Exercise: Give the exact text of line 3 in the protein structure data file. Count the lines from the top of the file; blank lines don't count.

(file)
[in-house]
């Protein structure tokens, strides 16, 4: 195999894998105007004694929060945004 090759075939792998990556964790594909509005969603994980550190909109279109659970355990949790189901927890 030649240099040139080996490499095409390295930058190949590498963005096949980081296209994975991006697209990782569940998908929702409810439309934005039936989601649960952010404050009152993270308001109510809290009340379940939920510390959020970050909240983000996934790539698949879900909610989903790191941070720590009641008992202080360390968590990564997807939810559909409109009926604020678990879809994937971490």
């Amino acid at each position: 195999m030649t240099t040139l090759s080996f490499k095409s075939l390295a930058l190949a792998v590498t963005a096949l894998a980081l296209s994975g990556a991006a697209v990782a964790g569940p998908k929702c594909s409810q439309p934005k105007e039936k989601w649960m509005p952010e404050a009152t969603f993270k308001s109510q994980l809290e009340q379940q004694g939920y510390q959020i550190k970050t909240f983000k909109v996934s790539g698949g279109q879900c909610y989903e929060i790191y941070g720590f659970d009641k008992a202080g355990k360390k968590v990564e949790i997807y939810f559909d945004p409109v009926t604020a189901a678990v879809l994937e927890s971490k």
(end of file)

């Amino acid at each position: 195999m030649t240099t040139l090759s080996f490499k095409s075939l390295a930058l190949a792998v590498t963005a096949l894998a980081l296209s994975g990556a991006a697209v990782a964790g569940p998908k929702c594909s409810q439309p934005k105007e039936k989601w649960m509005p952010e404050a009152t969603f993270k308001s109510q994980l809290e009340q379940q004694g939920y510390q959020i550190k970050t909240f983000k909109v996934s790539g698949g279109q879900c909610y989903e929060i790191y941070g720590f659970d009641k008992a202080g355990k360390k968590v990564e949790i997807y939810f559909d945004p409109v009926t604020a189901a678990v879809l994937e927890s971490k």